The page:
If you're a sports fan, chances are good you've heard some trash-talk at sporting events. Athletes are now bringing their A-game to promote tolerance.
The San Francisco Giants have made sports history with their contribution to Dan Savage's It Gets Better Project supporting lesbian, gay, bisexual, and transgendered youth with the promise that their futures will be brighter. The National Basketball Association along with its partners has promoted Think B4 You Speak during the NBA finals.
Cycling. The sport of professional cycling is one of the most unique, bizarre and passionate sports viewed and participated in worldwide.
Two days ago, pro-cyclist Wouter Weylandt from Belgium, age 26, died on a descent just 12.4 miles from the finish line during the Giro D'Italia pro-cycling tour of Italy.
The sport of professional cycling yields danger each day as cyclists bike up to 244 kilometers (+) or 155 miles per day for up to three weeks straight, with perhaps a two or three day break the entire time.
The event known as The Miracle on Ice occurred on February 22, 1980 in Lake Placid, New York. The United States Hockey Team defeated the Soviet Union Hockey Team by a score of 4 to 3, widely considered to be the biggest upset in sports history. This win did not secure the gold medal for the team, however, it was earned after defeating the team from Finland.
The Disney film, Miracle, starring Kurt Russell as Coach Brooks, portrayed this historic event to a new generation of sports fans. Paying excellent attention to historical details, the film not only delves into the minds and motivations of the players, but the national fervor that they were embodying.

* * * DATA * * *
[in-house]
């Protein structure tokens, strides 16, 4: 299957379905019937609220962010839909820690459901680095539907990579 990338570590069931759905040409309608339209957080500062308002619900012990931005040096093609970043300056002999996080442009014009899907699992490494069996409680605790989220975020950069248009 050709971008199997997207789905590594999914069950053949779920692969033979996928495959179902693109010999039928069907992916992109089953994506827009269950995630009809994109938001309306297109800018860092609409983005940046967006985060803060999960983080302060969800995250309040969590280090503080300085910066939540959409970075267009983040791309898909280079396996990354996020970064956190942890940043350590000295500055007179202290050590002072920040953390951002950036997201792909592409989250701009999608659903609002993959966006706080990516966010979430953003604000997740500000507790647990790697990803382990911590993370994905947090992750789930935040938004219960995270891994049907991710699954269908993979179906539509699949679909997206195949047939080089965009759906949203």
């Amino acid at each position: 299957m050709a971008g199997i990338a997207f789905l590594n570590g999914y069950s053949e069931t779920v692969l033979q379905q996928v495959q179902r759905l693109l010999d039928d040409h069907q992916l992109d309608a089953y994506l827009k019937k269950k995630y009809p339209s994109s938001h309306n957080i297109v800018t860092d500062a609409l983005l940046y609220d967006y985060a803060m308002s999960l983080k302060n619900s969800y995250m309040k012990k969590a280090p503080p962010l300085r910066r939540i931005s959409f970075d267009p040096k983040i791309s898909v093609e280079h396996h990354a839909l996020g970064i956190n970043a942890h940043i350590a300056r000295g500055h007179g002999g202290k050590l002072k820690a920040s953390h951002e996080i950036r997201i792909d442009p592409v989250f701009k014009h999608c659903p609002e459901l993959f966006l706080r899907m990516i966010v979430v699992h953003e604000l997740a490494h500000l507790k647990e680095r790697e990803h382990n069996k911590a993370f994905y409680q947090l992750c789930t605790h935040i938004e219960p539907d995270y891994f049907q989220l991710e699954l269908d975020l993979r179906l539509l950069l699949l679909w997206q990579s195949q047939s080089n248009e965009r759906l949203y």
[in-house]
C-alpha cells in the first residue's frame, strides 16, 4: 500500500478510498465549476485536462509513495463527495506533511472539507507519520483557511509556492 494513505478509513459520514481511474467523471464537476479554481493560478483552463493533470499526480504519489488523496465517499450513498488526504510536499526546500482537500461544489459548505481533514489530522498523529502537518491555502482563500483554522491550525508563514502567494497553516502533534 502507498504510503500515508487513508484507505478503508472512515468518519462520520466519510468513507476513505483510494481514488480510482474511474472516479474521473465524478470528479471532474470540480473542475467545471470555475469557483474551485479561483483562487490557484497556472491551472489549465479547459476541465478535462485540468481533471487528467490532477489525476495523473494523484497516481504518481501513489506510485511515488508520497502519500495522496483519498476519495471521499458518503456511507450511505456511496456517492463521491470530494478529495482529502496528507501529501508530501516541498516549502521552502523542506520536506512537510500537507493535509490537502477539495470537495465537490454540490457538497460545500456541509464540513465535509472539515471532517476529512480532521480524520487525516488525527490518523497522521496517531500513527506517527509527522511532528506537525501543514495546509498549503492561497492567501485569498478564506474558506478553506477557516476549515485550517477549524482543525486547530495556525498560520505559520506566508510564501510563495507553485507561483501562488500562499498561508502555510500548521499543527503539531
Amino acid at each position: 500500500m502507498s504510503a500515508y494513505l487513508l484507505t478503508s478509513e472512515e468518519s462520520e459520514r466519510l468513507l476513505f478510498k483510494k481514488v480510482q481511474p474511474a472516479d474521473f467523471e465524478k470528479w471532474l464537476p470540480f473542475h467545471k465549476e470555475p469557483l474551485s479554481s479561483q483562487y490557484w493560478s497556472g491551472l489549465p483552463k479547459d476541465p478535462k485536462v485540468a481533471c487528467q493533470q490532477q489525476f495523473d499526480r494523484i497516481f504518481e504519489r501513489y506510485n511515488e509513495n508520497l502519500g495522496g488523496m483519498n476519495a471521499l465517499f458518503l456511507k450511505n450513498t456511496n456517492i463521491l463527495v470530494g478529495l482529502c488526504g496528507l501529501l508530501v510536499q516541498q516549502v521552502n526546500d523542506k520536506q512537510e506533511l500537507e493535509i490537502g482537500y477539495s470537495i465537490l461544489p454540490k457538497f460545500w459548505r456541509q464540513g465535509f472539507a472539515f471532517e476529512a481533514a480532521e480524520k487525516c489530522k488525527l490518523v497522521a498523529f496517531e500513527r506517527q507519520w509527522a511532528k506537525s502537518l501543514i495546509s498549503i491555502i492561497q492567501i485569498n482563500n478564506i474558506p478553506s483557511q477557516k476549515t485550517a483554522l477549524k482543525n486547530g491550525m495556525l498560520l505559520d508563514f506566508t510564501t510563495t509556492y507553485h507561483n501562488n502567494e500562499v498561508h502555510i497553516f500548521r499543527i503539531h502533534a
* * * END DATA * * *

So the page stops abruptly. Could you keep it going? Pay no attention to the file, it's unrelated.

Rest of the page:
WWE (World Wrestling Entertainment) comes to the Pepsi Center this Saturday, October 16 at 7:30 p.m. This modern theatrical sport bears little resemblance to the ancient athletic rite of passage, but its place in popular culture can not be denied. Can't make it to the event? Check out these great DVDs!
Wednesday, June 23, 2010: What a day this has been in sports! World Cup Soccer saw two crucial games played simultaneously. Later the Colorado Rockies come back in the bottom of the 9th. First, soccer: USA v. Algeria and England v. Slovenia. If USA wins, we advance to the next round. If England wins, then USA has to win to advance. A tie (OK, a draw) is not enough. That's why the games are played simultaneously.
Double the tension for everyone involved, because everyone knows how the other game is going. England scores early, so now there is real pressure for USA to score. USA has chance after chance to score and they keep missing! Then, miracle of miracles, the ball goes in!! But no, denied again. Referee says no goal - who knows why, and we learned earlier this week that the referees don't have to give a reason. Time is running out and hope is dwindling.